They have actually addressed, in more than 1 episode, why they don't act on it (in a way) They are 2 very, very different people. And while they *might* make a great couple, they don't want to act on it and then destroy their friendship since they both recognize they are quite different. And different in ways that might not work well as a couple, but do fine when friends (religion, kids, gut feelings, etc, etc.)

    I saw them on a panel at Comic Con and many people asked this same question. The answer was not every couple who "should" be together ends up that way. Doesn't mean they don't love each other.

    And really - once they got together on both Moonlighting and Remington Steele - the shows took a downturn IMO.

    We like the tease - it's a game. What will happen next? Once it's settled, we lose interest.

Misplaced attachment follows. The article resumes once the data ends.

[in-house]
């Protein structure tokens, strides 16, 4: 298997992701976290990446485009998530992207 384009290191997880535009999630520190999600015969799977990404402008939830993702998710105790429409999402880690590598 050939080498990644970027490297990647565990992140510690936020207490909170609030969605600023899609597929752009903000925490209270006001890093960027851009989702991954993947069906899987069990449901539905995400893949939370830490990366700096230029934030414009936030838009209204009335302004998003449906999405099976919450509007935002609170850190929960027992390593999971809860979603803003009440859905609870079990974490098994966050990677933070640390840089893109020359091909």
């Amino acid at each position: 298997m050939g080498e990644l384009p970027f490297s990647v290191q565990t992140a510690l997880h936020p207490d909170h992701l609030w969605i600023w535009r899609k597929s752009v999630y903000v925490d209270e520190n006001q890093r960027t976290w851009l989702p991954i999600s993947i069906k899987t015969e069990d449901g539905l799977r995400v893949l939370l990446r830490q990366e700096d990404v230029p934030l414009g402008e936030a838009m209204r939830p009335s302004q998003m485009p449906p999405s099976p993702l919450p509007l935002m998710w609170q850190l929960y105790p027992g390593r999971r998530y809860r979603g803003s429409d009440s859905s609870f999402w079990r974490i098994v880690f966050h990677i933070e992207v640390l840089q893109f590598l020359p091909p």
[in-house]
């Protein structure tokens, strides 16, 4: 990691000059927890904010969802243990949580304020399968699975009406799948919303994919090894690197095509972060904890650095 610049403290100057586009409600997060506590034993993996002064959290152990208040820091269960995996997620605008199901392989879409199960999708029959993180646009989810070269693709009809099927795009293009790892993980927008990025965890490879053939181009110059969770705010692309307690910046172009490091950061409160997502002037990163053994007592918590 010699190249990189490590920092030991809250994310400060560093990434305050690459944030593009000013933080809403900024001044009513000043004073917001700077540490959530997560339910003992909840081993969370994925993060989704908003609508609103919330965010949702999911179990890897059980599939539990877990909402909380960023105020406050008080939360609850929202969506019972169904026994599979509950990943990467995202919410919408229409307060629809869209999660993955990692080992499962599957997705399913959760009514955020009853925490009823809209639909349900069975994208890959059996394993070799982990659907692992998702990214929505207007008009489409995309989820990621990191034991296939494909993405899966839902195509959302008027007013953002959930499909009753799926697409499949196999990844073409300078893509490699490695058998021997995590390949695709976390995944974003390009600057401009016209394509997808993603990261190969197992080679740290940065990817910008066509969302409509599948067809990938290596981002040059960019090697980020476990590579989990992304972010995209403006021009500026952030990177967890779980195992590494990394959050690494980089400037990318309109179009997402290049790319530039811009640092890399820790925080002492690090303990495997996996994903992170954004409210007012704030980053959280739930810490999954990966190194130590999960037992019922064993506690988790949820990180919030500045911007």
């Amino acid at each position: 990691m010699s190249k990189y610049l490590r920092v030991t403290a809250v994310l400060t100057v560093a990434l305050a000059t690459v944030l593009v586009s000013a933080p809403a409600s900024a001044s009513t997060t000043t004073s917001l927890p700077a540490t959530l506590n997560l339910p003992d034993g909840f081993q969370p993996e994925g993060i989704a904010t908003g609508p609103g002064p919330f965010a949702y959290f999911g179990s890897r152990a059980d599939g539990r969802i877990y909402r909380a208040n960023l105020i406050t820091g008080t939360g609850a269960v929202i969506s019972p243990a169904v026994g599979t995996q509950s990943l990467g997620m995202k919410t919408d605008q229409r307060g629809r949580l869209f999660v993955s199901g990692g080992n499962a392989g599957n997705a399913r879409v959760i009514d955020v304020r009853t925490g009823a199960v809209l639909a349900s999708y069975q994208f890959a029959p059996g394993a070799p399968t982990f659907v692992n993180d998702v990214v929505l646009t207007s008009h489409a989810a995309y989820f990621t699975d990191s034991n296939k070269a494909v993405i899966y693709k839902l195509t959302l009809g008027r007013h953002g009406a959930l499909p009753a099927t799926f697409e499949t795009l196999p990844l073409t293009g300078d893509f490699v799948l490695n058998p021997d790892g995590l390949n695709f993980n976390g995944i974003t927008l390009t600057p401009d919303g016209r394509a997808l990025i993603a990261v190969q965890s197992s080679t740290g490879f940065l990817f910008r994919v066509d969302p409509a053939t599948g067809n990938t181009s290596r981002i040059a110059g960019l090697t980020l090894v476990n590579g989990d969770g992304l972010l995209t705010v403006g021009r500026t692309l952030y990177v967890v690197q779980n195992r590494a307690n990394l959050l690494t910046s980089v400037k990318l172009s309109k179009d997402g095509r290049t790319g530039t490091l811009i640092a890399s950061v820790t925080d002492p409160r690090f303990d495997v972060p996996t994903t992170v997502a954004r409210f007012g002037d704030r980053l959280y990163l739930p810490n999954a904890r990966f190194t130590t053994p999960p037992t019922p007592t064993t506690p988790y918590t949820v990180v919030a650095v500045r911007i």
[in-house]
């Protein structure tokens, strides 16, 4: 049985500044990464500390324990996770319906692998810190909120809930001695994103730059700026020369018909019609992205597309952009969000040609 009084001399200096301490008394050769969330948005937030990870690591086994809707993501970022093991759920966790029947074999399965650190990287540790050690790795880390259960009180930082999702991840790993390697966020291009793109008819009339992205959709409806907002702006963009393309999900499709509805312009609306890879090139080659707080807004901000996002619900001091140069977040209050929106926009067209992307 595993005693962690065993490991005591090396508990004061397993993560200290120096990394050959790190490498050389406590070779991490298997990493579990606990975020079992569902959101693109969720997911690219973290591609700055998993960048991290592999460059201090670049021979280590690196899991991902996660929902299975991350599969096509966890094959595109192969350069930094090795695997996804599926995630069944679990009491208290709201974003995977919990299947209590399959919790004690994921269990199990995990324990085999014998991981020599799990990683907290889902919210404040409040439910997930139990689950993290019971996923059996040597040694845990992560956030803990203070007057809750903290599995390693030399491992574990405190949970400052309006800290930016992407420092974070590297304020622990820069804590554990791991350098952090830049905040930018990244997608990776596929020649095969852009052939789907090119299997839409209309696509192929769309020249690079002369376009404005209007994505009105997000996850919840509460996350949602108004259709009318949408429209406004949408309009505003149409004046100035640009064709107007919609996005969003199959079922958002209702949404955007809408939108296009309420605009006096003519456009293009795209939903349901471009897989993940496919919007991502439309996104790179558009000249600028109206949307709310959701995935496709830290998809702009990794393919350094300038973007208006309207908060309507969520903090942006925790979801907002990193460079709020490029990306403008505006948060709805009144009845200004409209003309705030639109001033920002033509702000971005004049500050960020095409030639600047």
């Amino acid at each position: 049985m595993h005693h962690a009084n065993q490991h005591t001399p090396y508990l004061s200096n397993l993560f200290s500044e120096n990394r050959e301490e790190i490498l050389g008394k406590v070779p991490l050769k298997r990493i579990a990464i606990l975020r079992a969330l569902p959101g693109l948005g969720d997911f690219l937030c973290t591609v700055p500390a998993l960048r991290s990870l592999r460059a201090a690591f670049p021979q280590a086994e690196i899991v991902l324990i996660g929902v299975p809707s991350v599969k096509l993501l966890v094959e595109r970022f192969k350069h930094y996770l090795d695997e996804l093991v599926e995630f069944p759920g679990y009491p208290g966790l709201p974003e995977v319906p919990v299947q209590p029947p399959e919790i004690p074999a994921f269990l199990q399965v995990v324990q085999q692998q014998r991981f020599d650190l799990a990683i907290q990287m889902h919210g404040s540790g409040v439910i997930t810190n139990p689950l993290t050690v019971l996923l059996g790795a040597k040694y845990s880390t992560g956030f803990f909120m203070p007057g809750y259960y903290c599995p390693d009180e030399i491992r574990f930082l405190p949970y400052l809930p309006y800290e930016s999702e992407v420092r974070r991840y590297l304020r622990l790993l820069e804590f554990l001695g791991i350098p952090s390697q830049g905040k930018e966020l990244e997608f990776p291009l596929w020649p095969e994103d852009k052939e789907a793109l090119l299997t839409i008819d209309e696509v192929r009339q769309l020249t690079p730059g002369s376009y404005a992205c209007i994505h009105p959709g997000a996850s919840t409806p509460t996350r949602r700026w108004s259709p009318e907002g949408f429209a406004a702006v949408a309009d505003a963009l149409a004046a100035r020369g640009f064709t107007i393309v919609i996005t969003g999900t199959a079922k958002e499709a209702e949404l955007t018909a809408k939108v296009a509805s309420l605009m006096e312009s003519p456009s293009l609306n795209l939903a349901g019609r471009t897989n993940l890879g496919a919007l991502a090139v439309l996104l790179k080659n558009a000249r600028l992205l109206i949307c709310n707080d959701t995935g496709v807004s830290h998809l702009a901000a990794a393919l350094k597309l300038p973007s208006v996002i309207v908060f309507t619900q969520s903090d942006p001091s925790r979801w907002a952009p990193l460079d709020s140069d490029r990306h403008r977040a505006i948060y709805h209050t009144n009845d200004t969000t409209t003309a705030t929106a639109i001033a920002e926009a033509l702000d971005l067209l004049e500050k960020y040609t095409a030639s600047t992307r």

4. Hey Kelly! I understand that the Bones character is supposed to be highly complex and a genius, but they do take it to extremes.

    Hello Nina! I probably wouldn't have watched it if my hubby didn't. But I find myself yelling those same things at the TV! Arrrghhh!

    Hi Celeste! My beef isn't that they don't actually end up - that's a believable premise. But the fact they seem to be the last two to recognize the attraction between them falls outside the believable for me. I'd love to go to Comic Con someday! (another irrelevant aside, ha ha)

  5. I've read some books like Bones. It's enough to make you want to toss the book.

  6. Hi Cate!

    At least an unacknowledged attraction is better than the 'on again-off again' scenario that is just crazy-making. Although I get that the writers need some way to ramp up the tension, it's still like fingernails down a blackboard.